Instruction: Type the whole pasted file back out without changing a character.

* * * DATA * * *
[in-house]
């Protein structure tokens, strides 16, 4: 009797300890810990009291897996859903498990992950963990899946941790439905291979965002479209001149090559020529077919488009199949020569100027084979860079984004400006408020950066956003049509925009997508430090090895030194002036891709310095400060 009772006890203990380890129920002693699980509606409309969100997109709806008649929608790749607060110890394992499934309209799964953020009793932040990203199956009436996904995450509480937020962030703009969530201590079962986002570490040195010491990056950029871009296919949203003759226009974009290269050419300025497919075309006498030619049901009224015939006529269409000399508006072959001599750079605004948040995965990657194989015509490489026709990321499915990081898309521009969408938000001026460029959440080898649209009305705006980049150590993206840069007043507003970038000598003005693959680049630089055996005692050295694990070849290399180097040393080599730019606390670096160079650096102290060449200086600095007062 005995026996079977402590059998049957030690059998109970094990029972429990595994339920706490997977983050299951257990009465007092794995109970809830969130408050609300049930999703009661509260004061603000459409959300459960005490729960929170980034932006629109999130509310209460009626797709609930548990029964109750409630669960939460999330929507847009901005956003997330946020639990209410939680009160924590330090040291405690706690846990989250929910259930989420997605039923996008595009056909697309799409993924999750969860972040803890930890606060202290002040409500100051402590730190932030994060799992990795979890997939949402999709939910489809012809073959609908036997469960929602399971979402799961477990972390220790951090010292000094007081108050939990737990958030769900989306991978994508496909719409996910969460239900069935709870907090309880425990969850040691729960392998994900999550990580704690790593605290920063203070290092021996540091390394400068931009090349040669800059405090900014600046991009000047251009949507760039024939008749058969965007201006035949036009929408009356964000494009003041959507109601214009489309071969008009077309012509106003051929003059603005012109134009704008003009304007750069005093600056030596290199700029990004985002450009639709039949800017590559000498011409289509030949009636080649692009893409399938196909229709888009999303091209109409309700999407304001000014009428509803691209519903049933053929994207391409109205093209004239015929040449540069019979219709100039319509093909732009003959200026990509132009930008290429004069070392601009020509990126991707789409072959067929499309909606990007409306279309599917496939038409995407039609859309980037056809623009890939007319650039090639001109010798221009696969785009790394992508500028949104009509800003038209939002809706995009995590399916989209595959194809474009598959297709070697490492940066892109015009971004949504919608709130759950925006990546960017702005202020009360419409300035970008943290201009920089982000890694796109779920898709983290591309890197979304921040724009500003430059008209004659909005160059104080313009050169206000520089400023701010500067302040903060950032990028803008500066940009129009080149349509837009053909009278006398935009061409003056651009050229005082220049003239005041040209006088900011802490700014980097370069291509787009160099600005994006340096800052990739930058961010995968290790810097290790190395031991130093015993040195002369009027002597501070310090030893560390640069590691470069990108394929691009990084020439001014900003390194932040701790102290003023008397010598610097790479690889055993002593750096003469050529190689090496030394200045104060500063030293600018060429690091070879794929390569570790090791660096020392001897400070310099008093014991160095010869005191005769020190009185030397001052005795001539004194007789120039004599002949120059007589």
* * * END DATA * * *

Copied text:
[in-house]
């Protein structure tokens, strides 16, 4: 009797300890810990009291897996859903498990992950963990899946941790439905291979965002479209001149090559020529077919488009199949020569100027084979860079984004400006408020950066956003049509925009997508430090090895030194002036891709310095400060 009772006890203990380890129920002693699980509606409309969100997109709806008649929608790749607060110890394992499934309209799964953020009793932040990203199956009436996904995450509480937020962030703009969530201590079962986002570490040195010491990056950029871009296919949203003759226009974009290269050419300025497919075309006498030619049901009224015939006529269409000399508006072959001599750079605004948040995965990657194989015509490489026709990321499915990081898309521009969408938000001026460029959440080898649209009305705006980049150590993206840069007043507003970038000598003005693959680049630089055996005692050295694990070849290399180097040393080599730019606390670096160079650096102290060449200086600095007062 005995026996079977402590059998049957030690059998109970094990029972429990595994339920706490997977983050299951257990009465007092794995109970809830969130408050609300049930999703009661509260004061603000459409959300459960005490729960929170980034932006629109999130509310209460009626797709609930548990029964109750409630669960939460999330929507847009901005956003997330946020639990209410939680009160924590330090040291405690706690846990989250929910259930989420997605039923996008595009056909697309799409993924999750969860972040803890930890606060202290002040409500100051402590730190932030994060799992990795979890997939949402999709939910489809012809073959609908036997469960929602399971979402799961477990972390220790951090010292000094007081108050939990737990958030769900989306991978994508496909719409996910969460239900069935709870907090309880425990969850040691729960392998994900999550990580704690790593605290920063203070290092021996540091390394400068931009090349040669800059405090900014600046991009000047251009949507760039024939008749058969965007201006035949036009929408009356964000494009003041959507109601214009489309071969008009077309012509106003051929003059603005012109134009704008003009304007750069005093600056030596290199700029990004985002450009639709039949800017590559000498011409289509030949009636080649692009893409399938196909229709888009999303091209109409309700999407304001000014009428509803691209519903049933053929994207391409109205093209004239015929040449540069019979219709100039319509093909732009003959200026990509132009930008290429004069070392601009020509990126991707789409072959067929499309909606990007409306279309599917496939038409995407039609859309980037056809623009890939007319650039090639001109010798221009696969785009790394992508500028949104009509800003038209939002809706995009995590399916989209595959194809474009598959297709070697490492940066892109015009971004949504919608709130759950925006990546960017702005202020009360419409300035970008943290201009920089982000890694796109779920898709983290591309890197979304921040724009500003430059008209004659909005160059104080313009050169206000520089400023701010500067302040903060950032990028803008500066940009129009080149349509837009053909009278006398935009061409003056651009050229005082220049003239005041040209006088900011802490700014980097370069291509787009160099600005994006340096800052990739930058961010995968290790810097290790190395031991130093015993040195002369009027002597501070310090030893560390640069590691470069990108394929691009990084020439001014900003390194932040701790102290003023008397010598610097790479690889055993002593750096003469050529190689090496030394200045104060500063030293600018060429690091070879794929390569570790090791660096020392001897400070310099008093014991160095010869005191005769020190009185030397001052005795001539004194007789120039004599002949120059007589």